We have another gig at one of our favourite venues this coming Saturday, so I have been really practicing what I got wrong to ensure that it doesn't happen again.

 

I think sometimes we can all forget how important it is to practice the stuff we know so well or we will forget it and risk doing what I did which was make a fool of myself on what is usually one of the high spots of our set list. I am going to make sure that never happens again.

 

On to guitars: I recently played a fabulous strat style guitar made by Levinson, it has the "Blade" logo on the headstock and had a HSS pick up format, with a coil tap and boost switch for the pick ups that upped the volume from rhythm to lead volume in one switch, the pick ups were active and sounded fantastic. The colour was a translucent purple on a solid ash body with an ebony fretboard. this guitar was made in the far east and was the equal of anything out of the any of the California custom shops, Fender or otherwise. For what it was, £1200 was not a lot of money. I'm out of work just now, if I was in work I would have seriously considered buying it because by its nature it would have become my go to guitar instantly. Maybe later on next year if I can find another one that I can afford. They come in at about £1800 new, but you are not buying a brand when you buy one of these, you are buying a proper player's guitar. Here's a picture of it.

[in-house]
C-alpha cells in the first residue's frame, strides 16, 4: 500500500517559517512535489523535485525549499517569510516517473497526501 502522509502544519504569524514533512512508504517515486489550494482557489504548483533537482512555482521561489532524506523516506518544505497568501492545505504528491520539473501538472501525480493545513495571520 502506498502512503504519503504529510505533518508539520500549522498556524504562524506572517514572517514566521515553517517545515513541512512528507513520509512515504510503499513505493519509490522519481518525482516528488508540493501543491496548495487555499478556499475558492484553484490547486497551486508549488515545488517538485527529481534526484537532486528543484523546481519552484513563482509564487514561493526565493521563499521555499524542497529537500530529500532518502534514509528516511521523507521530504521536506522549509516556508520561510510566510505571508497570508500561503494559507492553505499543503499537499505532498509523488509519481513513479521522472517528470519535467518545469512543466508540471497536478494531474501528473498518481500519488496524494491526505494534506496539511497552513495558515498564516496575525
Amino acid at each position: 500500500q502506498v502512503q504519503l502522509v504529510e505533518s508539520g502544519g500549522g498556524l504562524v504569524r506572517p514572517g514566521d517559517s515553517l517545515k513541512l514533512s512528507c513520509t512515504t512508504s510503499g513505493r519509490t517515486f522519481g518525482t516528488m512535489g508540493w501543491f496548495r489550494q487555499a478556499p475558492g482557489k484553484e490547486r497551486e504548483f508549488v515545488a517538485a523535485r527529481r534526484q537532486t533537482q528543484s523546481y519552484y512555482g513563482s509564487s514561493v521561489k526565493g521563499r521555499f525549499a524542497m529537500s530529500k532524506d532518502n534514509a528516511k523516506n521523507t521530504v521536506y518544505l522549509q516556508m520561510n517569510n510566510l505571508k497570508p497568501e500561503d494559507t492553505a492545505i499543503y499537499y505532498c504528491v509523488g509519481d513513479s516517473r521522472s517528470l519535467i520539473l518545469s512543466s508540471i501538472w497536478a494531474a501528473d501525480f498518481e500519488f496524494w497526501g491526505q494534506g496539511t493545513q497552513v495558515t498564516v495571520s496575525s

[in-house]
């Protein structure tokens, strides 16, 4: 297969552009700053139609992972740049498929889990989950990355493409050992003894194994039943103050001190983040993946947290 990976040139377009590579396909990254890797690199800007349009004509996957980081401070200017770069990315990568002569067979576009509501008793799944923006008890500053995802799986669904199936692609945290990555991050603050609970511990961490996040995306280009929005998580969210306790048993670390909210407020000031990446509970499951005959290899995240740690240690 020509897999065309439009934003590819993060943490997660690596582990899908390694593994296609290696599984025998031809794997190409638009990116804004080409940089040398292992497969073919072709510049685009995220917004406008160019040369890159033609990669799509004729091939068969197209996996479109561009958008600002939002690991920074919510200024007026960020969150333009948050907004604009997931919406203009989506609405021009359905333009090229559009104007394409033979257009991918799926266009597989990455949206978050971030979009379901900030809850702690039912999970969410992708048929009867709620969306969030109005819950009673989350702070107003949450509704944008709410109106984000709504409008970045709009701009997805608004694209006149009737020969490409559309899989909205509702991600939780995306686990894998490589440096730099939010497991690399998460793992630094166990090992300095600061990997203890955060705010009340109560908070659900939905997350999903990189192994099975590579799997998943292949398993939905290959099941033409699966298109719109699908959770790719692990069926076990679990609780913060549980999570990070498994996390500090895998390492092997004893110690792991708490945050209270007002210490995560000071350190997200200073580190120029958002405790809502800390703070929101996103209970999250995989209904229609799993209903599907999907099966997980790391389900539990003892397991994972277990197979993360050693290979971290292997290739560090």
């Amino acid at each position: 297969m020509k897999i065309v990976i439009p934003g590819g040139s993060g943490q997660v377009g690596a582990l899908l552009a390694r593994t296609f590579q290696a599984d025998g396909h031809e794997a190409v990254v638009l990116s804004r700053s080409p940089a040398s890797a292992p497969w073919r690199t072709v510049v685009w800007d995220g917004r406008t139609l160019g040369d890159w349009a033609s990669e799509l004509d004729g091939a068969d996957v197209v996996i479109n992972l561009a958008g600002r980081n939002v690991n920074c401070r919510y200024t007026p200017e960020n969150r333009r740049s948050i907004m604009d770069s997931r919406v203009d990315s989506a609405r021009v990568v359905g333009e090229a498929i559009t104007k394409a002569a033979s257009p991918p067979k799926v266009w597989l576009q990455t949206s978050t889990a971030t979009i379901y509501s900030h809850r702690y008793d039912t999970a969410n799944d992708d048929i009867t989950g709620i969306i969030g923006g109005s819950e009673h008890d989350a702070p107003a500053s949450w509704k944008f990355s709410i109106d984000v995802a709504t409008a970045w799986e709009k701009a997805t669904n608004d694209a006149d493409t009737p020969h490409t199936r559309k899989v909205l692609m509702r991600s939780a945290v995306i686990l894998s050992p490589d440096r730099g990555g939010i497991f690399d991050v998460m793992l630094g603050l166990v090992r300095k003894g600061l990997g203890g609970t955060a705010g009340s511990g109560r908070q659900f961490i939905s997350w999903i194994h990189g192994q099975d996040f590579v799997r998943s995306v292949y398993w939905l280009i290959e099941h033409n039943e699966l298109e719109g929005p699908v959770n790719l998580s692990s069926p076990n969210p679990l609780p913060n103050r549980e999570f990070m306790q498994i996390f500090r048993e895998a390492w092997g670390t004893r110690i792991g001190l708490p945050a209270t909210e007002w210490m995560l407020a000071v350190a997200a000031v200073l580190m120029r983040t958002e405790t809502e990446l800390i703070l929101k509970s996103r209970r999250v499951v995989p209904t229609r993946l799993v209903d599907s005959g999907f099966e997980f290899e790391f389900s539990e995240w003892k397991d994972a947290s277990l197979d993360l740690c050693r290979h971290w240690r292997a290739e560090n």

Thanks for reading.



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Mark,

 

I feel your pain. I basically quit a some would call successful acoustic duet because it seemed I was the only one trying to find new gigs and figuring out new cover songs. My buddy had plenty of "free exposure" gigs he found and discount gigs for friends (free food & drinks), but the kids were getting older and I needed at least something in my pocket to justify being away from the family. Then when due to a medical illness I was forced to quit drinking, I didn't mind that my buddy would drink, but he started to get hammered past the point of where he could perform. The first 12 years of the acoustic duet band was great, but I would rather play at Church every Sunday then go back to gigging every weekend and do all the work for practically no money.